NOTE: Much of the information for this story was obtained from a news article written by Sam Cohen and Ruth Reynolds and published in several newspapers on April 10, 1955. The article was entitled: ‘Grandma’ Sentenced as Bank Robber.

Saturday, July 4, 2020

Defending the Homeland

Storms of Battle
Written by Robert A. Waters

My great-great-grandfather fought as a soldier for two different countries. (Near the turn of the century, when he died, that was not unusual for old men in the South.) Here is his story.

Peter Boyer Perry was of French descent, but the family moved to England around 1066. In the early 1600s, Peter's ancestors settled in Virginia, later moving to South Carolina. At least two of his great-uncles fought with Frances Marion, the "Swamp Fox," during the Revolutionary War.

Peter was born in Lancaster County, South Carolina on April 11, 1823. In 1846, he enlisted in the U. S. Army and was sent to fight in the Mexican-American War. The injuries he received during this conflict would afflict him for the rest of his life.

Perry was assigned to Company I, Palmetto Regiment of South Carolina Volunteers Infantry. He initially served under the command of Colonel P. M. Butler, then later under General Winfield Scott. According to Perry's military records, during the Siege of Veracruz, he contracted chronic dysentery due to a bout with yellow fever.

After fighting in several battles, Perry fell grievously wounded at the storming of Chapultepec, a closely guarded city that sat on a 200-foot-high hill. General Scott had ordered his men to take this strong-post as a gateway to Mexico City, two miles away. In the book, A Pioneer and a Patriot, the author, D. Hackett, writes that Perry "was wounded by a spent grapeshot cannon shell. He was injured on his right side with five broken ribs, and a piece of steel was embedded in his right eye. Though he was left for dead, Peter survived. He was able to rejoin his unit that night and continued to fight as the Army made their (sic) way to Mexico City." (He refused to go to a field hospital because he'd observed that only one out of five injured soldiers came out alive.)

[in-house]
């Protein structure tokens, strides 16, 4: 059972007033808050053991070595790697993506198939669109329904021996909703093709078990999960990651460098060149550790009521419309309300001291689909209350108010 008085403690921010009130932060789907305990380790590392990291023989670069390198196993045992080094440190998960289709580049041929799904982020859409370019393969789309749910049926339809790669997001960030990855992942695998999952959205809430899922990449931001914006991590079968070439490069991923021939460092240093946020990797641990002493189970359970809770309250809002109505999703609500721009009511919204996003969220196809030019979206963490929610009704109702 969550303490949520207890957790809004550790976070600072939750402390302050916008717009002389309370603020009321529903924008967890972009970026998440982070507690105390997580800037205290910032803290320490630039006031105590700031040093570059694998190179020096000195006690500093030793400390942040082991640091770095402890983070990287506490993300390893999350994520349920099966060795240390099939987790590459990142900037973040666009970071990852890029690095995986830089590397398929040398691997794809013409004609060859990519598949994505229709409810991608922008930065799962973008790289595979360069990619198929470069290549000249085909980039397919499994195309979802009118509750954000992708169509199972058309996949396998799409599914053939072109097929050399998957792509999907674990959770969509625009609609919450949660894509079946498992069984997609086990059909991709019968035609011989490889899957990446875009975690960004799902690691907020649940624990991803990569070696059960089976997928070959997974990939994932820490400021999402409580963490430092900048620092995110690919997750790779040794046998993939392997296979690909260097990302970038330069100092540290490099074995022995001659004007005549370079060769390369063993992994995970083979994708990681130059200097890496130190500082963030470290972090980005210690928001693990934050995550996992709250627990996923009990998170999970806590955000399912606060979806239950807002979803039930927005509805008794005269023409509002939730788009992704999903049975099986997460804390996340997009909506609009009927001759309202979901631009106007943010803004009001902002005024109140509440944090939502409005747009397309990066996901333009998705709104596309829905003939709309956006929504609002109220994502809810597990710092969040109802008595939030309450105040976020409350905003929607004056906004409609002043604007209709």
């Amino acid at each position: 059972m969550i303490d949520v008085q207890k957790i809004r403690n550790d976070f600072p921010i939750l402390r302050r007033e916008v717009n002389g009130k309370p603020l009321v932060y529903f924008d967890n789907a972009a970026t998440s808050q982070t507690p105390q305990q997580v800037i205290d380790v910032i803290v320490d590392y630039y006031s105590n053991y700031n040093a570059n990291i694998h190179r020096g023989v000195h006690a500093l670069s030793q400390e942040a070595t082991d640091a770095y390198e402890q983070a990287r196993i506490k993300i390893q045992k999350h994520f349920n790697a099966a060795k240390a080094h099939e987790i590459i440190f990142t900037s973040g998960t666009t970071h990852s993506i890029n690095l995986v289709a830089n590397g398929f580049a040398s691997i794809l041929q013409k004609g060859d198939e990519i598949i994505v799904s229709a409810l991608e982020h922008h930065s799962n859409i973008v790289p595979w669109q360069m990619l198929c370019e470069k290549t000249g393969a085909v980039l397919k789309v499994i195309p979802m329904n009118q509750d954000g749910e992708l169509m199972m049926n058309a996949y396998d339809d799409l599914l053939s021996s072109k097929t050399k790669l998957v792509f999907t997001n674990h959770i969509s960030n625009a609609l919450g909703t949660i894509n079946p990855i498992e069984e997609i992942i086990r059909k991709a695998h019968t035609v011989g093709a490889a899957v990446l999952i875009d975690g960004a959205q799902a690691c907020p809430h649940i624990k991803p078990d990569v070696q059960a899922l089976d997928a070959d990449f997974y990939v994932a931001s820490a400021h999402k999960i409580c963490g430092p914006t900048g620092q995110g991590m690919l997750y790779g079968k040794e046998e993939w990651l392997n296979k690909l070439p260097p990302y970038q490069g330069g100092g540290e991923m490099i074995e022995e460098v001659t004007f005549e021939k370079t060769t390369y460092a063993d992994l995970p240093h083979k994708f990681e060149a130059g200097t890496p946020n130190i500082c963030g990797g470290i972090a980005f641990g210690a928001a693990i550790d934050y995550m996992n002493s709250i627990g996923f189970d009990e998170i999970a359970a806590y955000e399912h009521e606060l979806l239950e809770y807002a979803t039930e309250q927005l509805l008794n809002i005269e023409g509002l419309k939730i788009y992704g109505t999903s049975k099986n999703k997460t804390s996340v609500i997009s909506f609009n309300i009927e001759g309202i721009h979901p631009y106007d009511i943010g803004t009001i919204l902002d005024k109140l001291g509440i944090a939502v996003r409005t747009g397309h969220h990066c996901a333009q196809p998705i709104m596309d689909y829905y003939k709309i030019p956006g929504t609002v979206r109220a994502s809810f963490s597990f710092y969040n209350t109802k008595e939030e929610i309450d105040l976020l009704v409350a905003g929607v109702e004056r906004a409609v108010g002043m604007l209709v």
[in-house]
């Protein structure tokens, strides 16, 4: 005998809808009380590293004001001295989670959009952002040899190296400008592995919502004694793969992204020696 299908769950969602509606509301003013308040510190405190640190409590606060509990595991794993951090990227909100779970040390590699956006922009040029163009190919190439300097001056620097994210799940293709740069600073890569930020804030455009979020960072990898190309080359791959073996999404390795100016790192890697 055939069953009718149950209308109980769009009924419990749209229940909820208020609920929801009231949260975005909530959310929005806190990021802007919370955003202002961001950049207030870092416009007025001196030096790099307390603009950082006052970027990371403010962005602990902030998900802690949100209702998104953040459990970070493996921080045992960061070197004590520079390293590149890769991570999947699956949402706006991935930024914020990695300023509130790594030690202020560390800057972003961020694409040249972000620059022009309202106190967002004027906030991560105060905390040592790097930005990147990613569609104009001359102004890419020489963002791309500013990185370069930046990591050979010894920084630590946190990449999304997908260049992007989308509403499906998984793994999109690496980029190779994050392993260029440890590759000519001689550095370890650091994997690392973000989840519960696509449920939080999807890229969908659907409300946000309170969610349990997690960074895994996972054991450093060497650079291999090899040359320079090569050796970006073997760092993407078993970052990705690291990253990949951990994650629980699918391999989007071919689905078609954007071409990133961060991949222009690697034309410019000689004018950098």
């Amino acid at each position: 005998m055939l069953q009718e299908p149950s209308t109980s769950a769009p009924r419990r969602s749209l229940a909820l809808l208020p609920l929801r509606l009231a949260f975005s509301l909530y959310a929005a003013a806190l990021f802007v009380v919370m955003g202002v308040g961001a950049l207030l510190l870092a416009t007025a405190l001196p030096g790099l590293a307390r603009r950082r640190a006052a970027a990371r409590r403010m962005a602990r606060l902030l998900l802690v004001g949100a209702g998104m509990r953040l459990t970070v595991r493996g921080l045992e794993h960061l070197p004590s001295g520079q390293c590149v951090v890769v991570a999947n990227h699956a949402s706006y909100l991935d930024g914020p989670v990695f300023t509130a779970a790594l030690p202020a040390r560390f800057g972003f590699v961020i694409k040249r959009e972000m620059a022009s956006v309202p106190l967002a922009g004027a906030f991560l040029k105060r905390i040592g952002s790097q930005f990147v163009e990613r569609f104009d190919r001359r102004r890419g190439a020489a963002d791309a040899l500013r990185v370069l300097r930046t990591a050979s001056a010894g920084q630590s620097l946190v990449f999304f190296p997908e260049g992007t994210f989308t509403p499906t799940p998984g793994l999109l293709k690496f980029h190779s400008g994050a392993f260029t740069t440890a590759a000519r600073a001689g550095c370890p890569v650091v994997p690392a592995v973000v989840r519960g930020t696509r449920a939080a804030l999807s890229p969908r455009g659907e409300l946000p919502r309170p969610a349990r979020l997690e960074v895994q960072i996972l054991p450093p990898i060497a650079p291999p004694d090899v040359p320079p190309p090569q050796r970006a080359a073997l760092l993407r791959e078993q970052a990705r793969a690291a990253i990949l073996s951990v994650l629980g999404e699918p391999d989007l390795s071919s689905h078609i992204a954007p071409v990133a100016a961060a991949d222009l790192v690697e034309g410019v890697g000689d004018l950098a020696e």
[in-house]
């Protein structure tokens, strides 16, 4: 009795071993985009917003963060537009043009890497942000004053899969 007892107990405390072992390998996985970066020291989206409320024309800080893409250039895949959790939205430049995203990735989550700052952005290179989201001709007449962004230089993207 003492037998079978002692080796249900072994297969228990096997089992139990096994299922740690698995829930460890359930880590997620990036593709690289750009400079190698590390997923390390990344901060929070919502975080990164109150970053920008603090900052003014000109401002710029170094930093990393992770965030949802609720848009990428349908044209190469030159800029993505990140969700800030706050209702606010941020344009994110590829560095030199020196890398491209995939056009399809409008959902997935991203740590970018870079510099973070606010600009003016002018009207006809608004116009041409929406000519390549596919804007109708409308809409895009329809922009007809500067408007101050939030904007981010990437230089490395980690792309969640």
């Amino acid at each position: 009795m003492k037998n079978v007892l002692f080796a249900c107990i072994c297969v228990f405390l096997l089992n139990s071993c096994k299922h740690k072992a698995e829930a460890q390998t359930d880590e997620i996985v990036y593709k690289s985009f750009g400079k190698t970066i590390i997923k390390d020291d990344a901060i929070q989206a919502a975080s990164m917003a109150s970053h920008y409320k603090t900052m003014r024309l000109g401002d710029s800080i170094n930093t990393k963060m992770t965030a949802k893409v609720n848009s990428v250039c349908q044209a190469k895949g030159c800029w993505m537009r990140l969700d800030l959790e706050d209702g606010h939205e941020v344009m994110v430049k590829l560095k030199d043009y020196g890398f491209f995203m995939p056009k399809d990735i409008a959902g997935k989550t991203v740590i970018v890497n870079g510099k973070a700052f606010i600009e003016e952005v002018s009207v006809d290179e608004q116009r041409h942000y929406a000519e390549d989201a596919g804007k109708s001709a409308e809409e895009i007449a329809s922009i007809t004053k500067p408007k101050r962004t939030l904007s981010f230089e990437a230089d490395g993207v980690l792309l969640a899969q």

Early on the morning of September 14, 1847, American forces raised the U. S. flag over the Grand Plaza in Mexico City. According to family legend, Perry was the soldier who raised that flag.

Perry suffered from his war injuries for the rest of his life. "The injury to his right side," Hackett writes, "left him with painful pleural adhesion, and later, his right eye had to be removed."

He was honorably discharged in Mobile, Alabama, on June 25, 1848.

Peter and his new wife, Elizabeth Duke Perry, moved to Alachua County, Florida in 1853. The couple later moved again, this time to Marion County where he would reside the rest of his life. Peter farmed a 20-acre spread without ever owning a slave.

In a 1985 article in the Orlando Sentinel, the author wrote that "as peaceful as this small Marion County community is today, it's hard to imagine the original settlers barricading themselves into the schoolhouse to fend off attacks from Seminole Indians. But that's what they did and it is for one of those early defenders, Peter Boyer Perry, that the town is named. Perry, a South Carolina native who had served with the U. S. army in the Mexican War, picked up the name Pedro (Spanish for Peter) during his days fighting south of the border. Perry's role in helping settle and defend the community led to the town naming itself after him." 

On July 21, 1861, the long-simmering conflict now known as the Civil War broke out when the United States of America invaded the newly-formed Confederate States of America. The Union Navy quickly blockaded ports around Florida in an attempt to keep supplies from entering the state. For the next four years, the Federals tried to gain control of the interior of Florida, but had little success as most Floridians supported the Confederate cause. (At the end of the war, Tallahassee was the only Confederate state capitol not occupied by the Union army.)